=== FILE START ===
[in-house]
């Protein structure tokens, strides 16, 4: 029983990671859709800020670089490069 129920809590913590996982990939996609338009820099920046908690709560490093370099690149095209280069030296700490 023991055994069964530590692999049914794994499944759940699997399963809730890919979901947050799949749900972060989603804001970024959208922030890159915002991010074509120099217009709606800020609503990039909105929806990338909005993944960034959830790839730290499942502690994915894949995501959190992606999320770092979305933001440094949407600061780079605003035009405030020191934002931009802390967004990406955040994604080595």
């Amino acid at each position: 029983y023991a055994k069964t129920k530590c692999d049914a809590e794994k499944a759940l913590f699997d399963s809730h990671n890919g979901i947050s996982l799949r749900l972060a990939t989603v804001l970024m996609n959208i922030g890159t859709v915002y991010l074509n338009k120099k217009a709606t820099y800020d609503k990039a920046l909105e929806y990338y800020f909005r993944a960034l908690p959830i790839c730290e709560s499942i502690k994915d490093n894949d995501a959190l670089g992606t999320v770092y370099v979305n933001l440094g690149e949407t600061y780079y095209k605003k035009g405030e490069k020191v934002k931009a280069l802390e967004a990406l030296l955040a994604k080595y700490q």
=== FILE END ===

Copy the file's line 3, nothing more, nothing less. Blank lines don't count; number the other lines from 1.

């Amino acid at each position: 029983y023991a055994k069964t129920k530590c692999d049914a809590e794994k499944a759940l913590f699997d399963s809730h990671n890919g979901i947050s996982l799949r749900l972060a990939t989603v804001l970024m996609n959208i922030g890159t859709v915002y991010l074509n338009k120099k217009a709606t820099y800020d609503k990039a920046l909105e929806y990338y800020f909005r993944a960034l908690p959830i790839c730290e709560s499942i502690k994915d490093n894949d995501a959190l670089g992606t999320v770092y370099v979305n933001l440094g690149e949407t600061y780079y095209k605003k035009g405030e490069k020191v934002k931009a280069l802390e967004a990406l030296l955040a994604k080595y700490q």